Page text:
For this backstitch technique, with each part of the stitch, you pull the needle through the fabric every single time. With this method, your hand is constantly moving back and forth between the front and back of the fabric.
The stabbing method of backstitching is slower than the sewing method.
Decide on the length you plan on making your stitches. The back stitch is formed by starting off with one straight stitch. To start the first stitch bring the threaded needle up from the back of the fabric at the beginning of the marked line. Pull the thread through.
Then go back down one stitch length away along the drawn line and pull the thread through. This is the first stitch. You can make the stitch length as long or as short as you want.
For the second stitch, bring the needle up from the back of the fabric one stitch length away from the first stitch. You want to try to make each stitch about the same size to give your line a uniform look. Pull the thread up.
Now, poke your needle back down through the fabric exactly where the first stitch ended. This is the "back" part of the backstitch. Pull the thread through to the back. This is your first backstitch.
Repeat this pattern of stitching to continue backstitching. Poke your needle up through the back of the fabric one stitch length away from the previous stitch. Then, pass the thread down at the end of the last stitch.
Repeat, repeat, repeat until the line is finished or until you run out of thread.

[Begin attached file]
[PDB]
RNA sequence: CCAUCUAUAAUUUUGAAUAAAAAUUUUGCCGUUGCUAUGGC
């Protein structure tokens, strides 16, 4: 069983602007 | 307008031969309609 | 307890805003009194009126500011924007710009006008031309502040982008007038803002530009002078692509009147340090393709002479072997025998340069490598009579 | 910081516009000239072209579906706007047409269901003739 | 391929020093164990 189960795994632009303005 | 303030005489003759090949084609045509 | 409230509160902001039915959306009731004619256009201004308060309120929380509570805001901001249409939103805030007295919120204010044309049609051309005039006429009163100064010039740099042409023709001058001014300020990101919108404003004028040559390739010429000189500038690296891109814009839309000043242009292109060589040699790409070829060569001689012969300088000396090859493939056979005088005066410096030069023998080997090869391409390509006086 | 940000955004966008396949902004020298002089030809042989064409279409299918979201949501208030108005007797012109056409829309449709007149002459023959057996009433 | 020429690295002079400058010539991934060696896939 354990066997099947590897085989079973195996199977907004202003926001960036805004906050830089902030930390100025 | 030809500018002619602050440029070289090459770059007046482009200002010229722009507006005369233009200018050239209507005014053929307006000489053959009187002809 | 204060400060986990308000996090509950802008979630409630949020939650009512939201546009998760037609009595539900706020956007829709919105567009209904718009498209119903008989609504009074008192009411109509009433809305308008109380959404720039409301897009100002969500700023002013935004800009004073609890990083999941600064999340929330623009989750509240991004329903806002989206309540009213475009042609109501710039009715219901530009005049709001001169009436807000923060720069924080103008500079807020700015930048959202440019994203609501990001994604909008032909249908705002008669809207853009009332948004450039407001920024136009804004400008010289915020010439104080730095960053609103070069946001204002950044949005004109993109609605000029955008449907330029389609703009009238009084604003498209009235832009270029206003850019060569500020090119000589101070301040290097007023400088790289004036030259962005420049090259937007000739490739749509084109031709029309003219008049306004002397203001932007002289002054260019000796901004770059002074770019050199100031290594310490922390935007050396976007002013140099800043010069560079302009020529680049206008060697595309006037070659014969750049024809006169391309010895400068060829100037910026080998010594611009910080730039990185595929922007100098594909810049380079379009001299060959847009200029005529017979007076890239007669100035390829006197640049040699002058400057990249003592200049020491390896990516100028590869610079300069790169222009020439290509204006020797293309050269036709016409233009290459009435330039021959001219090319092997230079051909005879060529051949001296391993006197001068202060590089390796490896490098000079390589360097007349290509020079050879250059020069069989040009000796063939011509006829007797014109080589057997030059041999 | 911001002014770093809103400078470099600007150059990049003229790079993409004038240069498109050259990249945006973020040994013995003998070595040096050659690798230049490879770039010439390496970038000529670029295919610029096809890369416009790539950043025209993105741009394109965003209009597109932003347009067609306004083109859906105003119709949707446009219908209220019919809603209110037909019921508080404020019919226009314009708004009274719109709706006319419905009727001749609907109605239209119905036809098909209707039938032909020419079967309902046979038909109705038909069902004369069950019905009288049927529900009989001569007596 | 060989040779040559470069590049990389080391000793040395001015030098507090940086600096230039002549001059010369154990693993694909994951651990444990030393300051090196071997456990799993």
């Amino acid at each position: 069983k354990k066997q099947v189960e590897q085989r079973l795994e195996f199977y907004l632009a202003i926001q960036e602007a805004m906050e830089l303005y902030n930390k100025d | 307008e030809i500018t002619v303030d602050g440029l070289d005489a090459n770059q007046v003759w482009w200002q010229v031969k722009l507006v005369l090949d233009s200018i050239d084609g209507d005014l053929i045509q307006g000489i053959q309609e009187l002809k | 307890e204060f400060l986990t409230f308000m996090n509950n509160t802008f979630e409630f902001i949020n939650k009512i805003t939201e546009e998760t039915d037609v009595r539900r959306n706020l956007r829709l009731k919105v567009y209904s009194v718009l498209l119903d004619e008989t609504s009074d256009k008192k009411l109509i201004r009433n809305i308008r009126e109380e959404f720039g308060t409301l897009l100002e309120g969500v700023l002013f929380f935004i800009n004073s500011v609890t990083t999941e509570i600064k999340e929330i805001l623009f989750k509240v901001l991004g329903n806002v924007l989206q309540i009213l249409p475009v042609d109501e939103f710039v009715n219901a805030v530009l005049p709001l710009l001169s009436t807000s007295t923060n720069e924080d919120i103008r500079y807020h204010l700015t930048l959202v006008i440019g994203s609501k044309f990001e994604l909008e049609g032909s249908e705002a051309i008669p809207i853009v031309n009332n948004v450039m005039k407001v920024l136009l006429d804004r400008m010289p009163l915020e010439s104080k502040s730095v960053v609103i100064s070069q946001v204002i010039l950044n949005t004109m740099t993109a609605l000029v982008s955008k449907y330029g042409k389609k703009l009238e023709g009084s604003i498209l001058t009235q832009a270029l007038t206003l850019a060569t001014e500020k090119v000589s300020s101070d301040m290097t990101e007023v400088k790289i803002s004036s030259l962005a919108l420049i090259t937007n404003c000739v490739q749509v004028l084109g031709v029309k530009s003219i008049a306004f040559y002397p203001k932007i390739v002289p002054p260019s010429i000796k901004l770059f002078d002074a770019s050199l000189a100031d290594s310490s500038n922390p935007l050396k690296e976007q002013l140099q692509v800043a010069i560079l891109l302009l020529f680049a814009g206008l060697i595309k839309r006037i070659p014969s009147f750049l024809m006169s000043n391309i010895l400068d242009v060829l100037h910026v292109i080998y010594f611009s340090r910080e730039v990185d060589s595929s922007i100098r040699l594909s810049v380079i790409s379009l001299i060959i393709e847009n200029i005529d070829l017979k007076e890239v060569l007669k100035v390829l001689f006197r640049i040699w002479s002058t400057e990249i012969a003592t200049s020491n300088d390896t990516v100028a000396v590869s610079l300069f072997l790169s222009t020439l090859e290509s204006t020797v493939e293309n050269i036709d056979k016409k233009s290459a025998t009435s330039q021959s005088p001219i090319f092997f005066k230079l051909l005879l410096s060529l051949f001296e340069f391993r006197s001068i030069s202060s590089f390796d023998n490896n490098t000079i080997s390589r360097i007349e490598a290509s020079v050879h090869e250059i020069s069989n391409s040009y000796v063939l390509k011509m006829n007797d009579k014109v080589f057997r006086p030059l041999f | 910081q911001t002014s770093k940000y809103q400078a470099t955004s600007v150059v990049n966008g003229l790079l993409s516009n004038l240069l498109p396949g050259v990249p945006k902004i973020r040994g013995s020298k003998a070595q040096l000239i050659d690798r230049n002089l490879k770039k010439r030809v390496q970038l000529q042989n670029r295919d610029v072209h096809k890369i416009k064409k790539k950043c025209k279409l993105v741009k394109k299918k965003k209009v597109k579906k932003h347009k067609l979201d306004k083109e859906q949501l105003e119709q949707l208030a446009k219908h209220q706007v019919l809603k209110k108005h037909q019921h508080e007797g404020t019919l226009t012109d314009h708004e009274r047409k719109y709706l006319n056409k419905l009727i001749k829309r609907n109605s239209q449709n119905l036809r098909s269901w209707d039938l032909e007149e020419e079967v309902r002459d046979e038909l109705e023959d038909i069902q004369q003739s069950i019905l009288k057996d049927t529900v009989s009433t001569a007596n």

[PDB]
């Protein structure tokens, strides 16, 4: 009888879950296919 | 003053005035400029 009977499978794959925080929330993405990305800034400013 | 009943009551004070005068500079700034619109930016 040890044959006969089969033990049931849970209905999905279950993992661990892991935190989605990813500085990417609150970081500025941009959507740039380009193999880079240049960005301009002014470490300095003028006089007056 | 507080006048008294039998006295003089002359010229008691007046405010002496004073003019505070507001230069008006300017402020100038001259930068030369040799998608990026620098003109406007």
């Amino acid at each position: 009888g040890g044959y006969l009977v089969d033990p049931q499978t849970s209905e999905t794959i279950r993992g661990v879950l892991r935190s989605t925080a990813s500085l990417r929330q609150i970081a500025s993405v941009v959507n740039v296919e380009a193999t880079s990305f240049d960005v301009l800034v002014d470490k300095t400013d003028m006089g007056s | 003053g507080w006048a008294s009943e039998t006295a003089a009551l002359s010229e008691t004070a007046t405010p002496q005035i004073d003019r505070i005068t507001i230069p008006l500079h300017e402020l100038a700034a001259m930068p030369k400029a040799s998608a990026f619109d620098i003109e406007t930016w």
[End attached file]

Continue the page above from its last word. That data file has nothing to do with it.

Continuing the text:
When backstitching using the sewing method, the needle remains on the top of the work. You put the point of the needle through the fabric and bring it back out of the fabric in one step. Then you'll pull the thread through.
Your hand which is making the stitches remains on the top of your embroidery and seldom needs to go to the back of the hoop.
With the sewing method, bring the needle up from the back of the fabric one stitch length away from the beginning of the marked line. Pull the thread through.
In a sewing motion, poke the needle backward down at the beginning of the line and bring the needle up where the left end of the second stitch will be. Pull the thread through. This is the first backstitch.
Again in a backward motion insert the needle exactly where the last stitch ended and come up along the line one stitch length away (where the left end of the next stitch will be).
Repeat this pattern of stitching until the row is complete or you run out of thread.
Note: Another way to start the backstitch sewing method is with one straight stitch, like in the stabbing method. You start by bringing the threaded needle up from the back of the fabric at the beginning of the marked line. Pull the thread through.